Local Students Commit to Prestigious US Military Academies

An Experience Unlike Any Other: (Above) Ryan Collier’s Admissions Liaison Officer presents Collier with his appointment to the Air Force Academy.

The Conejo Valley has the honor of sending two 2021 high school graduates to esteemed military academies. Ryan Collier, a Newbury Park High School 2021 graduate, will attend the Air Force Academy, and Joseph deMartino, a 2021 Westlake High School grad, will attend the United States Military Academy at West Point. Both are excited to set foot on their respective academies, one as a cadet and the other as a plebe.

“I looked around and was really impressed by the pride and strength in the eyes of the cadets,” says Collier, who visited the Air Force Academy during his sophomore year. “It was very clear that they were disciplined, young people. … They had a purpose, and I wanted to be like one of them.”

Collier’s father attended the Air Force Academy, was commissioned by the Navy and flew as a naval aviator. Ryan grew up in a number of different states as his dad was transferred to different naval bases. Like his father, the cadet candidate (which means he has accepted an appointment to the Air Force Academy but has not yet arrived there) plans to become a pilot.

The United States Air Force Academy is known “for producing very high caliber young men and women,” he explains. “I want to challenge myself. I want to hold myself to a higher standard. I want to be surrounded by people who exceed the standards that they set for themselves.”

Duty, Honor, Country: Joseph deMartino visits the United States Military Academy campus in West Point, New York, where he will spend the next years of his life as a cadet.

For deMartino, whose father served in the Marines for eight years and whose uncle was an Air Force lieutenant colonel for twenty years, he has had his eye on the academies since grade school.

“I’ve always been interested in any kind of military service [because of the] disciplined lifestyle and the structure,” he told the Guardian. “I applied to all the academies and knew I wanted to serve one way or the other.”

DeMartino intends to pursue an engineering major.

In June, the Conejo Valley graduates will head off to their academies for what is known as “Beast.” In the months before the academic school year, cadets and plebes learn some of what it takes to be in the military — including functioning at a high level of physical fitness, performing drills and memorization, marching, surmounting obstacle courses, and taking orders.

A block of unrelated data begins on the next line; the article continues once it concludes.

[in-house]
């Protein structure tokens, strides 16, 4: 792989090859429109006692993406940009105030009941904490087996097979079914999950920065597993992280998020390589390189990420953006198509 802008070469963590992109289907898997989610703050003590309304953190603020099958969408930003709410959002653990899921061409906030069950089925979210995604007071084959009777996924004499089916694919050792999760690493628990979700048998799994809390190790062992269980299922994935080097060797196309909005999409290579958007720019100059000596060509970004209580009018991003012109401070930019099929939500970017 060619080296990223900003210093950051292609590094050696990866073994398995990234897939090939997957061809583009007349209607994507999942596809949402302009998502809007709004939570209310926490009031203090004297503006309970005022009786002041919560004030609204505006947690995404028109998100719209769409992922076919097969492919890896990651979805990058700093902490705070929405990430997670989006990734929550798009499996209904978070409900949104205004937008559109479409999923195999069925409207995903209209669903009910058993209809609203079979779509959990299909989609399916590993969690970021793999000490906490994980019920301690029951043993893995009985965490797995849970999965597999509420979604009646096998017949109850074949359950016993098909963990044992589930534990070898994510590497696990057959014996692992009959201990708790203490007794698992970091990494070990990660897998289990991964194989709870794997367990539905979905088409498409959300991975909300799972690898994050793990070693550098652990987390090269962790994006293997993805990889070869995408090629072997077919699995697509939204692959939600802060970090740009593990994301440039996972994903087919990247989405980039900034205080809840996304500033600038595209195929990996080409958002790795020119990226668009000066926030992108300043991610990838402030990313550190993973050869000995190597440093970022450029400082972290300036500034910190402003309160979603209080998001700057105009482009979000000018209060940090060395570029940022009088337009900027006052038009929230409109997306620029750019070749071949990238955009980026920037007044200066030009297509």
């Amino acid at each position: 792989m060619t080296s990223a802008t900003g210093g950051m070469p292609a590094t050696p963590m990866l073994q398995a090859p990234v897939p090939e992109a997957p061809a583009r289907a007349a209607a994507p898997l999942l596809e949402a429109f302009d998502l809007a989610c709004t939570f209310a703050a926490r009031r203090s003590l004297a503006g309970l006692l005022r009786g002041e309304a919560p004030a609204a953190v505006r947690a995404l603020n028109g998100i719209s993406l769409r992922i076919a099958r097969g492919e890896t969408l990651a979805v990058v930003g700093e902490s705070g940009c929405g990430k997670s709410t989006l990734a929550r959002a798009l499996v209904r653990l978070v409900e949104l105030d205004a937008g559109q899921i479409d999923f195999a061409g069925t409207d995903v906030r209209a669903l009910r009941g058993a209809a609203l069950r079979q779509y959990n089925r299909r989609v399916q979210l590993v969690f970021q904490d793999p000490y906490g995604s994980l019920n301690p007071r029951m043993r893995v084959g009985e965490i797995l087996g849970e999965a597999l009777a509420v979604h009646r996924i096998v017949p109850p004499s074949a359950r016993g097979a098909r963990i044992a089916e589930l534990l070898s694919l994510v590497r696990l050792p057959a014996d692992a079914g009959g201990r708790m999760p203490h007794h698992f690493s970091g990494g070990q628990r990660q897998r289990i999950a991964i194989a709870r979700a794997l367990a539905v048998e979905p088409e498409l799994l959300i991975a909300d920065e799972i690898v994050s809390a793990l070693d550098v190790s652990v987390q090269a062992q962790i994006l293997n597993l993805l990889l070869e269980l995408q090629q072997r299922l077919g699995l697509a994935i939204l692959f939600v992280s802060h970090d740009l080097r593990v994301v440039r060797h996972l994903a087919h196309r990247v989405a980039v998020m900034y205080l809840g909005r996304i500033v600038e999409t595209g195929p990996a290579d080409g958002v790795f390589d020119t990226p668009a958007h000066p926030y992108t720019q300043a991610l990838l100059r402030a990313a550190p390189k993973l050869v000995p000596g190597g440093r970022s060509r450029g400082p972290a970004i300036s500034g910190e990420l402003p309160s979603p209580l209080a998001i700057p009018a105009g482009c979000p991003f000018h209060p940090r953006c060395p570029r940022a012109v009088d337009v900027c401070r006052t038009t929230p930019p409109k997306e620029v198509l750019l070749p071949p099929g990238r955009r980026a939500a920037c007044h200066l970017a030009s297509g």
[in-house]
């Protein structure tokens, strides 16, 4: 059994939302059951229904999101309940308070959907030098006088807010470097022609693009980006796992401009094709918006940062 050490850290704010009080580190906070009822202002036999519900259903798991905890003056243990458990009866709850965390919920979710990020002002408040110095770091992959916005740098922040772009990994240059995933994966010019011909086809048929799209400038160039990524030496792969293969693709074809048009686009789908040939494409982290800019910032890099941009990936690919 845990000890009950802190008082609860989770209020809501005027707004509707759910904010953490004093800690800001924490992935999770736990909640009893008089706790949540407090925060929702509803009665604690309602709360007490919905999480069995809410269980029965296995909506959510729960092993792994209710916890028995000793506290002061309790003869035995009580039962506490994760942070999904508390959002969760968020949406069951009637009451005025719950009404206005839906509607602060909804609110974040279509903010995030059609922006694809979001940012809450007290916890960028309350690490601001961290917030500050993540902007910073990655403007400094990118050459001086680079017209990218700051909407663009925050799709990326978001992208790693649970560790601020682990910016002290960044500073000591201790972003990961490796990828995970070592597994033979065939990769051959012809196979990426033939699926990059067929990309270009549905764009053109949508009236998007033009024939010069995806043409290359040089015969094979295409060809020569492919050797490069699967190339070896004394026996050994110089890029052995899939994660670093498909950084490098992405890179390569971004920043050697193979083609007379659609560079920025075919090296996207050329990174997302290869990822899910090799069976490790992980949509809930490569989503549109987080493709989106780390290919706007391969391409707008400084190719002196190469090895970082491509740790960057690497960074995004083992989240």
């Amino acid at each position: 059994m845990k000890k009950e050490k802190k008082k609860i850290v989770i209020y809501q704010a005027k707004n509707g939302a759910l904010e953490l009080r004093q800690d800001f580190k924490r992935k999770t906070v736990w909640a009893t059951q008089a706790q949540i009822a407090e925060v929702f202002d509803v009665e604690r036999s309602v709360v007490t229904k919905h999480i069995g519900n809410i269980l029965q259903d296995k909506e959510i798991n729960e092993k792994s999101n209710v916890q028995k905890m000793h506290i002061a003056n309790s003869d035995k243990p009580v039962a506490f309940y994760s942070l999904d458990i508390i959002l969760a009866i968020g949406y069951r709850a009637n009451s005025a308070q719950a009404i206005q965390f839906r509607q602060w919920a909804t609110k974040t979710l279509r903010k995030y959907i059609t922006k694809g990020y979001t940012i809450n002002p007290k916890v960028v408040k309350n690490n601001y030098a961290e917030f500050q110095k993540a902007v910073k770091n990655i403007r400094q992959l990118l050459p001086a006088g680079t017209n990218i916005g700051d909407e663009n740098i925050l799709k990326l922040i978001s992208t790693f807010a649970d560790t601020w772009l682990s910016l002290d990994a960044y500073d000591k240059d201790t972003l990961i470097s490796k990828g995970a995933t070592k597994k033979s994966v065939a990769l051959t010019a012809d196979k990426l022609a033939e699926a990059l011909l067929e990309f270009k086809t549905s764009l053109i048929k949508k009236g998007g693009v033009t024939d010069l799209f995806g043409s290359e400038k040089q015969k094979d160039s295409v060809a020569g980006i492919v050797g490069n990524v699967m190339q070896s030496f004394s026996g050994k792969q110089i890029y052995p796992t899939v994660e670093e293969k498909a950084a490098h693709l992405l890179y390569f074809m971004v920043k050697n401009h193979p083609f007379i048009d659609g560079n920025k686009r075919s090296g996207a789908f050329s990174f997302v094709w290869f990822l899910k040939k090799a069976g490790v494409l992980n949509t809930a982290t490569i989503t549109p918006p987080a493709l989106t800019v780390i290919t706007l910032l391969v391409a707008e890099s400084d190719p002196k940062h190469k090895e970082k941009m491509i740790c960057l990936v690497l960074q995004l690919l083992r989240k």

“It’s definitely going to push me to my limits in just two months of basic training,” deMartino says.

“What they really are trying to do during that Beast is teach you how to follow before you can be a leader because all officers are leaders,” Collier tells the Guardian.

Once they complete Beast, the academic year begins. The vigorous schedule includes morning physical training and afternoon sports, in which all cadets/plebes are required to participate.

“Every cadet is an athlete,” Collier explains. “I’m thinking about maybe volleyball or wrestling or boxing. … It’s going to be a lot of fun because I really enjoy sports.”

Collier says the Air Force Academy is one of the only places that allows anyone to skydive for the first time alone. Air Force Academy freshmen are given the opportunity to skydive and fly a glider (a plane without an engine). Collier predicts the biggest challenge of the academy to be balancing academics and other pursuits.

After graduating from these leadership laboratories (as the academies are often called), both the cadet and the plebe plan to continue in the military. While Collier hopes to follow in his father’s footsteps by attending flight school, deMartino wants to make his way up in the ranks.

“I want to stay in the military as long as possible,” he says. “I have a pretty good feeling that I will enjoy it and be in there for a long time.”

DeMartino counsels students considering the academies to do a lot of research before applying.

“You’re obviously making a big commitment, not just during college, but after,” he says. “You want to make sure you want to be there.”

He recommends staying ahead of application deadlines, focusing on STEM classes in high school, maintaining high grades, and staying active in the community.

“Having extra-curriculars is huge,” the plebe adds. “I played a lot of lacrosse and took on leadership roles, and I also volunteered with my local community church and had a leadership role there.”

“Make sure you’re a well-rounded person,” says Collier, who also advises applicants to apply to each academy, score high on the SAT, and write compelling essays.

“Really explain why you want to deeply in your soul attend,” he adds. “I really enjoy being in the air. … It’s really magical. … If I can do that and get paid money, that sounds like a perfect deal.”

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